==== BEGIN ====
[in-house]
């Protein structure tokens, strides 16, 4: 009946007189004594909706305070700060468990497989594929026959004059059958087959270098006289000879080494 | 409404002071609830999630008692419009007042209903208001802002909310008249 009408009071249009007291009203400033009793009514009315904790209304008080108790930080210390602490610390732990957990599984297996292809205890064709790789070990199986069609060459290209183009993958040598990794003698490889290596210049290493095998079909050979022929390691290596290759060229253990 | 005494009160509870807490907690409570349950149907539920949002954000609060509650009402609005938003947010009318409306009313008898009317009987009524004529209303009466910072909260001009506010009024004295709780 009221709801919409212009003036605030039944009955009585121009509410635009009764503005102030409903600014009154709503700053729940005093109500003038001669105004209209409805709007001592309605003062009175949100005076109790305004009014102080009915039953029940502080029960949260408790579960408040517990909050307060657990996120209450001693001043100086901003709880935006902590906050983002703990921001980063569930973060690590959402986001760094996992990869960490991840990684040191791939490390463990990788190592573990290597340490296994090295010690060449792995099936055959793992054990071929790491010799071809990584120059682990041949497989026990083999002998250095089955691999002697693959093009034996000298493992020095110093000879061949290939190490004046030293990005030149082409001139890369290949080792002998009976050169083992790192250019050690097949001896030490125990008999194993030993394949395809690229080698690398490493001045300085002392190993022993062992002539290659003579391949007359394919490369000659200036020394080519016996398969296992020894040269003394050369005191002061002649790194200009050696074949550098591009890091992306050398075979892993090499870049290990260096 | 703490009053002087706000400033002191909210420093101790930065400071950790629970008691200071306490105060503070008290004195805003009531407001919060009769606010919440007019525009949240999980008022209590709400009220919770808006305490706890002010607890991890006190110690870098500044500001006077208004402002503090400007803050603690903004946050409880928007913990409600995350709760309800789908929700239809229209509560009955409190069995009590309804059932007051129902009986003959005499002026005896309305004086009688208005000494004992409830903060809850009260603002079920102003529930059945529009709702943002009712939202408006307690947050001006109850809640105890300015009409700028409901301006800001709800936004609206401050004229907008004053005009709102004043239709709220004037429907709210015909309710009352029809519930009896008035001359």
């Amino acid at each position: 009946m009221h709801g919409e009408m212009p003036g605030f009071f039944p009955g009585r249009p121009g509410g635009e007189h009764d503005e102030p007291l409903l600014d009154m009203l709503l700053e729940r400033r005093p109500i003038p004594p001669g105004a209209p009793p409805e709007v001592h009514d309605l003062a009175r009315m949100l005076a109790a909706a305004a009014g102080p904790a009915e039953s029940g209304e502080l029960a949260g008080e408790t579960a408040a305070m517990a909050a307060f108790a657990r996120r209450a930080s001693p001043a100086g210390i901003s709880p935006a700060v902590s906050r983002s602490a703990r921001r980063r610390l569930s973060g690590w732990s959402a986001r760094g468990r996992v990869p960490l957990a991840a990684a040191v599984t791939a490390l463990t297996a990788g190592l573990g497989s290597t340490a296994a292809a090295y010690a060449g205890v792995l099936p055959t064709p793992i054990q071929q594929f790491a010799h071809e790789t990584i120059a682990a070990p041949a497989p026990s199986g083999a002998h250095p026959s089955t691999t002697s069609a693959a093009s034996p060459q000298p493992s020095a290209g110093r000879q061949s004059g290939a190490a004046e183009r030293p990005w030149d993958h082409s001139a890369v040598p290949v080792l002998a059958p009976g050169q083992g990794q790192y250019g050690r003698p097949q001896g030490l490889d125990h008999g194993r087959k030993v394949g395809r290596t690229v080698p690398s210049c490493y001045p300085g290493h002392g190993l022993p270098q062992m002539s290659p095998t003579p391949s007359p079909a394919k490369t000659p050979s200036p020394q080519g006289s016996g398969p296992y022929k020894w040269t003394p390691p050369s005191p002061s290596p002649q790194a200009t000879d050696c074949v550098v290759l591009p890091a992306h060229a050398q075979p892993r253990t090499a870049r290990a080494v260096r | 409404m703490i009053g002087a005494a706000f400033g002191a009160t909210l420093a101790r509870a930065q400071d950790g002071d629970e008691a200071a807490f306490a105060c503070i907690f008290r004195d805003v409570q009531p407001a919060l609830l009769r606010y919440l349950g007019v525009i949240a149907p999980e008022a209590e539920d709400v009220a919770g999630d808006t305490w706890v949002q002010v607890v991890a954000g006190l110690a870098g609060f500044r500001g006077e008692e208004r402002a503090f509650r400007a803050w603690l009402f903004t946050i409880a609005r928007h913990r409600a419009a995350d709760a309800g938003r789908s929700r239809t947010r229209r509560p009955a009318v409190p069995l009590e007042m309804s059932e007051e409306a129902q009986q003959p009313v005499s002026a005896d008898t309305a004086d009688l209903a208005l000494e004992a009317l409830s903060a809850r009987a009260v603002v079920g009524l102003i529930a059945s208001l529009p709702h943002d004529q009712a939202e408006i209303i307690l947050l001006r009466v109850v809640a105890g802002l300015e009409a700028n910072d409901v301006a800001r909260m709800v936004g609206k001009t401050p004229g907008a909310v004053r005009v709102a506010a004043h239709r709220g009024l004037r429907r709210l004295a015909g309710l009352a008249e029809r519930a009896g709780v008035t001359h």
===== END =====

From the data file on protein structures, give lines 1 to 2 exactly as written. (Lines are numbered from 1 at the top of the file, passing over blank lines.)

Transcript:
[in-house]
């Protein structure tokens, strides 16, 4: 009946007189004594909706305070700060468990497989594929026959004059059958087959270098006289000879080494 | 409404002071609830999630008692419009007042209903208001802002909310008249 009408009071249009007291009203400033009793009514009315904790209304008080108790930080210390602490610390732990957990599984297996292809205890064709790789070990199986069609060459290209183009993958040598990794003698490889290596210049290493095998079909050979022929390691290596290759060229253990 | 005494009160509870807490907690409570349950149907539920949002954000609060509650009402609005938003947010009318409306009313008898009317009987009524004529209303009466910072909260001009506010009024004295709780 009221709801919409212009003036605030039944009955009585121009509410635009009764503005102030409903600014009154709503700053729940005093109500003038001669105004209209409805709007001592309605003062009175949100005076109790305004009014102080009915039953029940502080029960949260408790579960408040517990909050307060657990996120209450001693001043100086901003709880935006902590906050983002703990921001980063569930973060690590959402986001760094996992990869960490991840990684040191791939490390463990990788190592573990290597340490296994090295010690060449792995099936055959793992054990071929790491010799071809990584120059682990041949497989026990083999002998250095089955691999002697693959093009034996000298493992020095110093000879061949290939190490004046030293990005030149082409001139890369290949080792002998009976050169083992790192250019050690097949001896030490125990008999194993030993394949395809690229080698690398490493001045300085002392190993022993062992002539290659003579391949007359394919490369000659200036020394080519016996398969296992020894040269003394050369005191002061002649790194200009050696074949550098591009890091992306050398075979892993090499870049290990260096 | 703490009053002087706000400033002191909210420093101790930065400071950790629970008691200071306490105060503070008290004195805003009531407001919060009769606010919440007019525009949240999980008022209590709400009220919770808006305490706890002010607890991890006190110690870098500044500001006077208004402002503090400007803050603690903004946050409880928007913990409600995350709760309800789908929700239809229209509560009955409190069995009590309804059932007051129902009986003959005499002026005896309305004086009688208005000494004992409830903060809850009260603002079920102003529930059945529009709702943002009712939202408006307690947050001006109850809640105890300015009409700028409901301006800001709800936004609206401050004229907008004053005009709102004043239709709220004037429907709210015909309710009352029809519930009896008035001359």